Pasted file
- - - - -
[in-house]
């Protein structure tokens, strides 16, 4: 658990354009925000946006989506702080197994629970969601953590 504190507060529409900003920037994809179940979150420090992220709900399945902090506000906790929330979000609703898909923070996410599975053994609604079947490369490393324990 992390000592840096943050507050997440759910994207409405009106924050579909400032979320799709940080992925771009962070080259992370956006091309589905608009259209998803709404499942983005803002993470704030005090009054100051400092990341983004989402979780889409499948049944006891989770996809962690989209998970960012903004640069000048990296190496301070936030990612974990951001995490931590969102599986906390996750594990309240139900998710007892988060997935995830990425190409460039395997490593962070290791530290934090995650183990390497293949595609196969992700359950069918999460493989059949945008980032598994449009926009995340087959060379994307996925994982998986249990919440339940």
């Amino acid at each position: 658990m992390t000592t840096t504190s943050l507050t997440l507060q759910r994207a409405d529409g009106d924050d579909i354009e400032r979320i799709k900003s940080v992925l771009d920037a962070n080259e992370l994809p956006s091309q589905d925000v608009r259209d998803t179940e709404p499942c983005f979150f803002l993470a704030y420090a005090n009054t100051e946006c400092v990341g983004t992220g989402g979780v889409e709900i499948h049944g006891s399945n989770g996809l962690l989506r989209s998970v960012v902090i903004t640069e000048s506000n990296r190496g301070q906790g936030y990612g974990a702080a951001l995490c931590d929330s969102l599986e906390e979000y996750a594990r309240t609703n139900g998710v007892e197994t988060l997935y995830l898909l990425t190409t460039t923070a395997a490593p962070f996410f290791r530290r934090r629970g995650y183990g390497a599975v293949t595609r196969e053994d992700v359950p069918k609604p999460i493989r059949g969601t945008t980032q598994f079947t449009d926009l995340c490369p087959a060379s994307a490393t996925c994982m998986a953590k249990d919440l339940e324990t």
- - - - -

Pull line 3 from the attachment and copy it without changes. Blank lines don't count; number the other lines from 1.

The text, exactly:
């Amino acid at each position: 658990m992390t000592t840096t504190s943050l507050t997440l507060q759910r994207a409405d529409g009106d924050d579909i354009e400032r979320i799709k900003s940080v992925l771009d920037a962070n080259e992370l994809p956006s091309q589905d925000v608009r259209d998803t179940e709404p499942c983005f979150f803002l993470a704030y420090a005090n009054t100051e946006c400092v990341g983004t992220g989402g979780v889409e709900i499948h049944g006891s399945n989770g996809l962690l989506r989209s998970v960012v902090i903004t640069e000048s506000n990296r190496g301070q906790g936030y990612g974990a702080a951001l995490c931590d929330s969102l599986e906390e979000y996750a594990r309240t609703n139900g998710v007892e197994t988060l997935y995830l898909l990425t190409t460039t923070a395997a490593p962070f996410f290791r530290r934090r629970g995650y183990g390497a599975v293949t595609r196969e053994d992700v359950p069918k609604p999460i493989r059949g969601t945008t980032q598994f079947t449009d926009l995340c490369p087959a060379s994307a490393t996925c994982m998986a953590k249990d919440l339940e324990t």